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I had a driver for linux kernel (2.6.18) in which I used kmalloc(sizeof(my_struct_t), GFP_ATOMIC) to allocate memory which was later used for data transfer using DMA controller of some device. Later I had to increase the size of my_struct. It became too large so that the kmalloc() code used static assertion and compiled __you_cannot_kmalloc_that_much symbol to notify that chunks of memory are too large to alloc. So I thought I will declare the my_struct_t as static variable and won't have to allocate it at all.

I defined static my_struct_t my_struct;

but the DMA transaction didn't worked well and I got invalid data DMA'd to the buffer.

My question is: it forbidden to use static (global) buffers for dma? And if yes then where exactly in the kernel memory map those buffers sit.


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up vote 2 down vote accepted

You generally can't take any old memory and use it for DMA. The problem is that your memory area may cross page boundaries and be split up across different areas of physical memory. Also, it might get swapped out, and later swapped back in to a different physical location from before. On some architectures there are regions of memory that aren't visible from the device bus at all. You may sometimes be lucky enough that your improperly-acquired DMA buffers work, but it's not guaranteed.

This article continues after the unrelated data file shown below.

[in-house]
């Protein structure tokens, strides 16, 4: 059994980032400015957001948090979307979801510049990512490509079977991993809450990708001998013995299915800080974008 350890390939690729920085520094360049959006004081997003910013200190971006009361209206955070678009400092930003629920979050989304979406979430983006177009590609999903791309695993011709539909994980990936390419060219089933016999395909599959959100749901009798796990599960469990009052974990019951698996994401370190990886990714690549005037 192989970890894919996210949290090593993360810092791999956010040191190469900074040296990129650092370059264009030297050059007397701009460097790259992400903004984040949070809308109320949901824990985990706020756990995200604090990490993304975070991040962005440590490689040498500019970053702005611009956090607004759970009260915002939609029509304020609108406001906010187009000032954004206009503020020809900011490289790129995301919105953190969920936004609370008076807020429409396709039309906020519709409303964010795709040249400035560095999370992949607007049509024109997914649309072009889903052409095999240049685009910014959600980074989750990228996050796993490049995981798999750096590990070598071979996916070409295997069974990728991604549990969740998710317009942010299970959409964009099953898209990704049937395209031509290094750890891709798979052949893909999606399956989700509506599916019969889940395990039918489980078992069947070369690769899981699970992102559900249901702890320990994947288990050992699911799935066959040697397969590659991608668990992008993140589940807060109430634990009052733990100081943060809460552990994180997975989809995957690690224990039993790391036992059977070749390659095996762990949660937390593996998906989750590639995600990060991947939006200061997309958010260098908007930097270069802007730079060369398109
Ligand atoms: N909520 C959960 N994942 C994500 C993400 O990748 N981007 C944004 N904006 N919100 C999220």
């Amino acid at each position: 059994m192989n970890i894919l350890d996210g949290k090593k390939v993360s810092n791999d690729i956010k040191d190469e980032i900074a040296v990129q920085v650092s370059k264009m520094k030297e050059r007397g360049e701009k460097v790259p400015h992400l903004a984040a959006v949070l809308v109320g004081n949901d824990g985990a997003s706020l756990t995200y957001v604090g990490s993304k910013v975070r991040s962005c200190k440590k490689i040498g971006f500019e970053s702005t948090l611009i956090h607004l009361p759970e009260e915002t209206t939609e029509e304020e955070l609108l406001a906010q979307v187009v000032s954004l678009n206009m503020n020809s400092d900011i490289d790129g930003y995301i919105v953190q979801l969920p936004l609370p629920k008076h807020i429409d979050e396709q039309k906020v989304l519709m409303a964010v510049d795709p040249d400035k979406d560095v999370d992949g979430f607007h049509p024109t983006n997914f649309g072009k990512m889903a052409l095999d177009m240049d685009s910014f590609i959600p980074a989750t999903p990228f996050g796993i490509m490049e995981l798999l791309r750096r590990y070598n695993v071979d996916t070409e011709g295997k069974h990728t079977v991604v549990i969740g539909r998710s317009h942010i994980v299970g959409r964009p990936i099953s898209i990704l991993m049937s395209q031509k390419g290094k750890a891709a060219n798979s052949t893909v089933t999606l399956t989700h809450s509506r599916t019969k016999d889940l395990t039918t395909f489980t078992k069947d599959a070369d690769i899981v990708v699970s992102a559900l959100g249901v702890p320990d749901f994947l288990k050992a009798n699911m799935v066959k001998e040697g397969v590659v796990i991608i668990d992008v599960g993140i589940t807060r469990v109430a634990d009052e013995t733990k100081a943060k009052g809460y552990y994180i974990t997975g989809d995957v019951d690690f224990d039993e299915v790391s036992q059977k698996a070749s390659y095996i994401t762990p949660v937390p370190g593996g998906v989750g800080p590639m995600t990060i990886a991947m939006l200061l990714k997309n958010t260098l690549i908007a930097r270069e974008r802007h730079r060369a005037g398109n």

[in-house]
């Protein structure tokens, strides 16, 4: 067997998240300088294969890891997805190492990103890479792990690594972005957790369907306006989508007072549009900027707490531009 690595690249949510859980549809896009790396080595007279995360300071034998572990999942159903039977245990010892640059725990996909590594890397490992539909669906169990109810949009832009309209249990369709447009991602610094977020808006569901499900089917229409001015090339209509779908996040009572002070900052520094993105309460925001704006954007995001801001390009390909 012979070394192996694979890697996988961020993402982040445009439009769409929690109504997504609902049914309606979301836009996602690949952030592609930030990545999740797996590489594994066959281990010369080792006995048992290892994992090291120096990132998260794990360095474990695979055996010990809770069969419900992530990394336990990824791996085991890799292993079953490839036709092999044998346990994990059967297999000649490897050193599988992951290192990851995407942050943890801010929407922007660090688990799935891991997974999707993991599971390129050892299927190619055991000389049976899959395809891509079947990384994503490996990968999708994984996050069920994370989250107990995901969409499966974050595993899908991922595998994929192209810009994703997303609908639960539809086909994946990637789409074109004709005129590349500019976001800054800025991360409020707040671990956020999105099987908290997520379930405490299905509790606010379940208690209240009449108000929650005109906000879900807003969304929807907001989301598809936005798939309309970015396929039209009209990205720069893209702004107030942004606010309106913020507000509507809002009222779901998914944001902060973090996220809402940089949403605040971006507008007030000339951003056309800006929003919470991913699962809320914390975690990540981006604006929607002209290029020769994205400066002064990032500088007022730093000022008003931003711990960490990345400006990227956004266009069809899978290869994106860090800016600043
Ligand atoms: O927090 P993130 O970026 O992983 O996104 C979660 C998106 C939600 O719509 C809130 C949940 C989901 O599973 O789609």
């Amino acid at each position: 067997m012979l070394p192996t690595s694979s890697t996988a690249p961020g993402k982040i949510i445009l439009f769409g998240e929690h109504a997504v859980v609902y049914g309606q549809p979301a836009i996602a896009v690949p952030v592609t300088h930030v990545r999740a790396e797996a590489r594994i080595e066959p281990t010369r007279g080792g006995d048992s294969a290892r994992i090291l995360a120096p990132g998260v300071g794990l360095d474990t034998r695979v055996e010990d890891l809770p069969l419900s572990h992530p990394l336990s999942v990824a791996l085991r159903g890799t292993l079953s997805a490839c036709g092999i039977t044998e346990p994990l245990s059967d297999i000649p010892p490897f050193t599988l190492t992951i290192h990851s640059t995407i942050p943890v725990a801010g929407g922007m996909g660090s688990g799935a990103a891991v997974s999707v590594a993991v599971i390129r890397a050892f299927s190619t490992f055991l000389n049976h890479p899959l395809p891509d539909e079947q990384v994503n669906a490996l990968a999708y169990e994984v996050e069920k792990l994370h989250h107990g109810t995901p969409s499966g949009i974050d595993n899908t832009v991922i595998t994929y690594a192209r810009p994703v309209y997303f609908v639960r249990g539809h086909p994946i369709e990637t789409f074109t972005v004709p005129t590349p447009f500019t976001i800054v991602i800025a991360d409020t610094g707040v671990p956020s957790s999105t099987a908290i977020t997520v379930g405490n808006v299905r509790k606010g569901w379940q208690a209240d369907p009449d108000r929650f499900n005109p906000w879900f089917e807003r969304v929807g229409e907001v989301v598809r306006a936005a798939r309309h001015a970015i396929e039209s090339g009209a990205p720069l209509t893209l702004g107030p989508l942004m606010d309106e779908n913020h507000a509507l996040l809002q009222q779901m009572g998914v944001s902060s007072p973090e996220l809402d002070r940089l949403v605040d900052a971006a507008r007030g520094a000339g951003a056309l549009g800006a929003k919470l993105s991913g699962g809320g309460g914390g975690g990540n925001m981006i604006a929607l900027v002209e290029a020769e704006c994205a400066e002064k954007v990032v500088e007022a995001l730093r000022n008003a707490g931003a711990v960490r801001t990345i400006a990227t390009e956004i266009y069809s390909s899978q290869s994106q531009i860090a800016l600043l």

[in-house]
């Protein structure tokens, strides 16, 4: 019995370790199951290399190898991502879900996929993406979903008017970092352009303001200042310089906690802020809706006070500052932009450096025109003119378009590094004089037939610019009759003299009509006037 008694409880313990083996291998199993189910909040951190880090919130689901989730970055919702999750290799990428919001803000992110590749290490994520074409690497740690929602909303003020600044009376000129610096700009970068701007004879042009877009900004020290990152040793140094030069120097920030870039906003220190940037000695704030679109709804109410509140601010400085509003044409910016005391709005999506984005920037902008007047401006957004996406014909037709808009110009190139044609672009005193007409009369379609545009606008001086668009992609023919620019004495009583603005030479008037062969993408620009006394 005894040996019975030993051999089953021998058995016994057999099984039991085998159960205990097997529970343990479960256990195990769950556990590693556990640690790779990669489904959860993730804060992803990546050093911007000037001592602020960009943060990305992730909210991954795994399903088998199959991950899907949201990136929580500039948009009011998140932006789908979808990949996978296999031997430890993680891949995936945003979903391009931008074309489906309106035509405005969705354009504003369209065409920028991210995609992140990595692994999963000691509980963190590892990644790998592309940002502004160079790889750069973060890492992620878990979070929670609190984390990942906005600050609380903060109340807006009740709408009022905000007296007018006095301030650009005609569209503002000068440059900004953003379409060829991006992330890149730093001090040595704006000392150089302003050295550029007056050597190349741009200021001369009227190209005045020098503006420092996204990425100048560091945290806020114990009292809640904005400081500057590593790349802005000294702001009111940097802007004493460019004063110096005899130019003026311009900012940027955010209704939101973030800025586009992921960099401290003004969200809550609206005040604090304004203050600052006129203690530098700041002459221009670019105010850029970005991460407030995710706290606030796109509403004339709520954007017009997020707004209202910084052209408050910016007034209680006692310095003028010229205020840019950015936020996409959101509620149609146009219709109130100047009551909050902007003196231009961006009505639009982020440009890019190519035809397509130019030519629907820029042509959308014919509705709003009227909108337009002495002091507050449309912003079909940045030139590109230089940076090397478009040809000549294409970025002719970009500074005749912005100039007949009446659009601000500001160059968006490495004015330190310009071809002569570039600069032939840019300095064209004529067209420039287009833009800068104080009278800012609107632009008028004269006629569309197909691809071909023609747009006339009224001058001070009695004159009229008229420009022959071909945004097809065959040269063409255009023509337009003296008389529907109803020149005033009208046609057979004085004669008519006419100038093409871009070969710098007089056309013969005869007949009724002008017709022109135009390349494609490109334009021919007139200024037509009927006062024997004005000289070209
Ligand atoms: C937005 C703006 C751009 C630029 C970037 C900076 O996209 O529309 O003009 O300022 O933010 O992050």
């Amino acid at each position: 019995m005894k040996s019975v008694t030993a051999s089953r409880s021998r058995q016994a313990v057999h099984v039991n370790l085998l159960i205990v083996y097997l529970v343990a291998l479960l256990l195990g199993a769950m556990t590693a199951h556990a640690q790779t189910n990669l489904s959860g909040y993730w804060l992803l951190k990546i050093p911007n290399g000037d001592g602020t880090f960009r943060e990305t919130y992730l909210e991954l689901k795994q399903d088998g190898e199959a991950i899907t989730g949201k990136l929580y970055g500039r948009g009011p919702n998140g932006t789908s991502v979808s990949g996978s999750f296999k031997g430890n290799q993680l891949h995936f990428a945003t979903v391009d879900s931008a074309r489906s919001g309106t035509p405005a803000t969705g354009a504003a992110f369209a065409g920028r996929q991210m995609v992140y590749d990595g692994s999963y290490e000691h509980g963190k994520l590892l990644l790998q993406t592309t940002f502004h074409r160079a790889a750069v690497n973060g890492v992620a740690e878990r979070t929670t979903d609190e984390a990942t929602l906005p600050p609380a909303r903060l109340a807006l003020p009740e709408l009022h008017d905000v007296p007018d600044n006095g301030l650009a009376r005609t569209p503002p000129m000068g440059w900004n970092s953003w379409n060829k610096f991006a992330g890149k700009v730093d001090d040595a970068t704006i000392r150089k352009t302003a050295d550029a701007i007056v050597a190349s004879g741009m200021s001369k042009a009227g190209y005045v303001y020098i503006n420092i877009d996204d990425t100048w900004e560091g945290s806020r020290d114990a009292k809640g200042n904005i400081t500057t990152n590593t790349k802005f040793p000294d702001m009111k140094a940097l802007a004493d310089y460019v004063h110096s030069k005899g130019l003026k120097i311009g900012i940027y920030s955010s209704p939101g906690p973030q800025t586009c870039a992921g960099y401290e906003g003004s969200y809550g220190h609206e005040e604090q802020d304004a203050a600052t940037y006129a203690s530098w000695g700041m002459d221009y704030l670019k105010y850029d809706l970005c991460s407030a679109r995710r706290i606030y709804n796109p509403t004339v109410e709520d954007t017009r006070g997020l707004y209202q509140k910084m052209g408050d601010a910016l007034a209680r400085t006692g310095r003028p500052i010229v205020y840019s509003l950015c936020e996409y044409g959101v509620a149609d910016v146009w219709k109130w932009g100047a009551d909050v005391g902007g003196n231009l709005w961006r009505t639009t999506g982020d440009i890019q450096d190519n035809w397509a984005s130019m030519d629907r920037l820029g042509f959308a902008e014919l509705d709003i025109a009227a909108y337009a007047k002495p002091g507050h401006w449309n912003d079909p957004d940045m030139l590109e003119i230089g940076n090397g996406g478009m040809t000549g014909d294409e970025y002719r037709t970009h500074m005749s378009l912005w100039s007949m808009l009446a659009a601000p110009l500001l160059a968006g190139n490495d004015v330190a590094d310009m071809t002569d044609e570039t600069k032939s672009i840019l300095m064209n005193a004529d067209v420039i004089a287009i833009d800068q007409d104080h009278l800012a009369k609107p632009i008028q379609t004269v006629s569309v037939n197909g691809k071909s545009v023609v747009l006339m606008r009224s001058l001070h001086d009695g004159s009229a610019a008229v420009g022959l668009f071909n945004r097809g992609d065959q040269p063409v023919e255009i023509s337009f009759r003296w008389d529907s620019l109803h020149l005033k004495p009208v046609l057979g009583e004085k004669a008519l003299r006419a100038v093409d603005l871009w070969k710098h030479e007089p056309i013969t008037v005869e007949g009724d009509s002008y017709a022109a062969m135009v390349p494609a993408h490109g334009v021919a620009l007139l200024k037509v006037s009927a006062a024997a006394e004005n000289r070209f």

Check out the dma allocation functions like dma_alloc_coherent(). Also LDD3 Chapter 15.

If you have problems allocating DMA buffers because they're too big, then you have another problem, requiring that you either split up your DMA transfers manually, or use scatter-gather DMA.

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The problem will come that if you are allocating memory on the stack you cannot guarantee that the memory is in a contiguous physical block of memory. If it isn't then you can't DMA it.

Wouldn't it just be easier to break your DMA transfer up into multiple blocks that you CAN kmalloc? You can then send n DMA transfers instead of just 1. It will make precious little difference to your bus utilisation and will work, unlike your current issue.

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actually I am not allocating on stack I use global variable which is allocated at some data section inside kernel module. The section is loaded to kernel memory I assumed that this section sitting at continues and dma'able memory. Can someone give more details about what actually going on when kernel memory is loaded to kernel memory – user206402 Dec 3 '09 at 18:25
Its still unlikely to get allocated into physical ram. Usually a program is loaded into virtual memory and hence you can no longer guarantee the block is contiguous ... – Goz Dec 3 '09 at 18:51

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